to earth, endowed with all manner of goddess-like perfections?

To the beauty of inanimate nature, the poet has added even in a still more plain and indisputable manner. He has filled the landscape with beauties in fact invisible, save to the mind, but which have become inseparably blended with the visible object. The lake, the wood, the stream, are not only beautiful in form, and colour, and motion, they have been invested by the poet with whatever is gentle, or solemn, or attractive in human affections. Scarcely can we say it is an inanimate creation we gaze upon, so much has he infused of the life, of the soul of man-so much of peace and repose so much of passion and dignity, and of boundless aspiration. Nature and the poet now halve the work between them. Nor is it only what is extolled as exquisite scenery which echoes back to us the sentiments of the human being-nor is any voyage necessary in search of the picturesque or the

gigantic, in order to experience this power which the material world has acquired from its imaginative inhabitants. This influence is felt in the simplest landscape-in the tree, the meadow, the stream-wherever, beneath an open sky, nature shoots her green or pours her rivers. The bland and elevating influence which rural scenes exert, is a common topic of remark. They do exert this influence, but it is after the poet has been there. The rustic who, if having open eyes and living in the open air were enough, communes perpetually with nature, knows nothing of an influence which, to the educated man, seems to flow so directly from the scene.

Let such considerations as these conciliate those who do not intend, whatever we or others may say, to open again their books of poetry: though resolute not to read, they may at least be not unwilling that such a species of literature should be written and read by others.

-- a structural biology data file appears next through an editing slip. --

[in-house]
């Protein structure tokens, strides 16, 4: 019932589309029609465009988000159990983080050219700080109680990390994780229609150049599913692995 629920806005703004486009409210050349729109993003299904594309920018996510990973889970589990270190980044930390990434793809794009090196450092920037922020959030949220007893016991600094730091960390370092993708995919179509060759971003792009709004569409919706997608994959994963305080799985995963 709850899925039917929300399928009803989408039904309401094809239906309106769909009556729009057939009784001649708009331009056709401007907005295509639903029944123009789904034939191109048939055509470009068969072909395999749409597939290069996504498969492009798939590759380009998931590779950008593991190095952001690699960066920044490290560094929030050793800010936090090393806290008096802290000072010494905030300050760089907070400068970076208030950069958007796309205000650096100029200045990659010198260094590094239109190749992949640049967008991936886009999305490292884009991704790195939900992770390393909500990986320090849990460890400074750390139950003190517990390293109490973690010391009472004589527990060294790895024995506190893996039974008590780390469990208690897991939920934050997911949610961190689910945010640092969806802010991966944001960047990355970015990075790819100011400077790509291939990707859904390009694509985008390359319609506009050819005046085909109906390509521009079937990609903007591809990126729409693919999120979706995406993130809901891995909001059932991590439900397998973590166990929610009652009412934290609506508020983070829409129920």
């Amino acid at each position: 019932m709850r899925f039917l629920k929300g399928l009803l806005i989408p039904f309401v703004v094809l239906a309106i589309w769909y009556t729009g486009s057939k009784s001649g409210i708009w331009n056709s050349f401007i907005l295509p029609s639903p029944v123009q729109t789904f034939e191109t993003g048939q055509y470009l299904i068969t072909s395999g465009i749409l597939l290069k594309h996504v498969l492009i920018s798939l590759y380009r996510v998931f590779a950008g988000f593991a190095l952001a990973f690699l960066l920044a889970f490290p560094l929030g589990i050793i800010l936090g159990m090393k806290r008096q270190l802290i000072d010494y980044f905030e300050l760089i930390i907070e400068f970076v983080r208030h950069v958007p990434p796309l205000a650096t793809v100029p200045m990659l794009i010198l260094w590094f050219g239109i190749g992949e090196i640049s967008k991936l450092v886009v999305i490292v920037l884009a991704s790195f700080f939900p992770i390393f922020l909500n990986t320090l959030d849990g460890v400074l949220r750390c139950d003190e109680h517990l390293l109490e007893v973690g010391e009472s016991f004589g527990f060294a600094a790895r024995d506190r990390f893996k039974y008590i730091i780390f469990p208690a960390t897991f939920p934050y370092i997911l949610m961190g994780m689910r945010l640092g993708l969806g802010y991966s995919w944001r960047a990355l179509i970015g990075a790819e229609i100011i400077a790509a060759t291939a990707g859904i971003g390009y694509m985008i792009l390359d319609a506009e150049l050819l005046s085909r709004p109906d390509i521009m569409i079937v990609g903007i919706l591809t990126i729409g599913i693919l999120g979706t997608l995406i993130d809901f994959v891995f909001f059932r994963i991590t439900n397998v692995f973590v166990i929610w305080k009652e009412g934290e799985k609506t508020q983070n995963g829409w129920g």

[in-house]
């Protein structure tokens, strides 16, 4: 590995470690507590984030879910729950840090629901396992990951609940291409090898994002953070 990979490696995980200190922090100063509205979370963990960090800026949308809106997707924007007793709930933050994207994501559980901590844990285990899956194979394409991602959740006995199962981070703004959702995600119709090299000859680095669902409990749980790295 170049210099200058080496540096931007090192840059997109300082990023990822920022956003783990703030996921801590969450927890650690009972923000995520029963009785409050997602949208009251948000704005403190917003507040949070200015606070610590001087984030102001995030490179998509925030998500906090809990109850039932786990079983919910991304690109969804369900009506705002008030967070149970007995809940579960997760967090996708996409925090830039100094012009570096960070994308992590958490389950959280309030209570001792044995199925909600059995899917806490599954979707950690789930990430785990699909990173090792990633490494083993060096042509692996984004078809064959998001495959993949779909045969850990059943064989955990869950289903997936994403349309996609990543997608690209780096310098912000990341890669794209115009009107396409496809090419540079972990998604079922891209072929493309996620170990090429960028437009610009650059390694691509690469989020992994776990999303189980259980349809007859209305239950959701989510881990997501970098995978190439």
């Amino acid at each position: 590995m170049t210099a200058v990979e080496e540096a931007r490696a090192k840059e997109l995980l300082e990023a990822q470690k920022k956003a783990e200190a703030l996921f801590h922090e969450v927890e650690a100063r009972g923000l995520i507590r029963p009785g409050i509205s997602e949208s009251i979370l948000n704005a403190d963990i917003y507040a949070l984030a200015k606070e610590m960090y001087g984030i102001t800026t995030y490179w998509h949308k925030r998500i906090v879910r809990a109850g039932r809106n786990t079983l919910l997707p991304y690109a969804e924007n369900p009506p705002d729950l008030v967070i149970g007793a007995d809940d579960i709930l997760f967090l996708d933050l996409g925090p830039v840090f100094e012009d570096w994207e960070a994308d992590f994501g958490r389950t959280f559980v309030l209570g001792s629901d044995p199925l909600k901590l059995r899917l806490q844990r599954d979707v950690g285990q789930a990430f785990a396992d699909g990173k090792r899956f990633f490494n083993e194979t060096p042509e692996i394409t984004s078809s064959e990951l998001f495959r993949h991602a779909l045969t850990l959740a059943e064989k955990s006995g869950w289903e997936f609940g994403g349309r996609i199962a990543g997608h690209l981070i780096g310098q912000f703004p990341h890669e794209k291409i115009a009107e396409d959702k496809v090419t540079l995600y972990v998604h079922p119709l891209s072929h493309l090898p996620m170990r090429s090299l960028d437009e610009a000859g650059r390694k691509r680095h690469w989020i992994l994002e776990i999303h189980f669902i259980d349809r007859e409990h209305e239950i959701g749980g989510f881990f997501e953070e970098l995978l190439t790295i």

THE fables of Yriarte are held in high estimation by his own countrymen, and have been successfully translated into most of the languages of Europe. Their reputation is well merited; for they possess, in an eminent degree, the essential qualities that characterise this class of compositions, and are scarcely inferior even to those of La Fontaine himself in sprightliness of narrative, justness of moral, and natural grace and facility of expression. But they differ from every other collection of fables in the singularity of their application, which is wholly confined to literary matters; and their interest is greatly enhanced by the variety of their versificationa circumstance to which Yriarte refers with much complacency in his preface, where he mentions that the sixty-seven fables of which his volume consists, comprise "forty different kinds of metre." In this respect I have, to a certain extent, followed his example;

for, without attempting to imitate the peculiar measures of Spanish poesy, I have studiously adopted various forms of verse, instead of restricting myself, after the common fashion of English fabulists, to the monotony of the octosyllabic.

The reader who may be acquainted with the Spanish text, will find that, with few exceptions, the following translations have been executed with perhaps as much fidelity as was compatible with the endeavour to render them poetically. In some half dozen instances, where the originals possessed little interest in their subject, and were only remarkable for elegance of style or harmony of numbers, I felt compelled to take a greater license. To translate them literally, was, literally, to traduce them. Their native delicacy seemed necessarily to evaporate in the process; and, like the pure wines of their own country, which will not bear to be exported until they

have been strongly brandied, they appeared to require that a translator should infuse a spirit of his own into them, in order to adapt them for the English palate. The critic, I fear, will decide that, in seeking to improve, I have only adulterated them.

Yriarte was a voluminous author, and attempted almost every kind of poetical composition; but his writings seldom rise above mediocrity, and are distinguished rather by judgment and good taste than by force and originality. Next to his Literary Fables, a didactic poem on Music, which, I be. lieve, has been translated into English, enjoys the highest celebrity. Liverpool.

R. R.

1. THE ELEPhant and tHE BEASTS.

An elephant, in ages far-gone,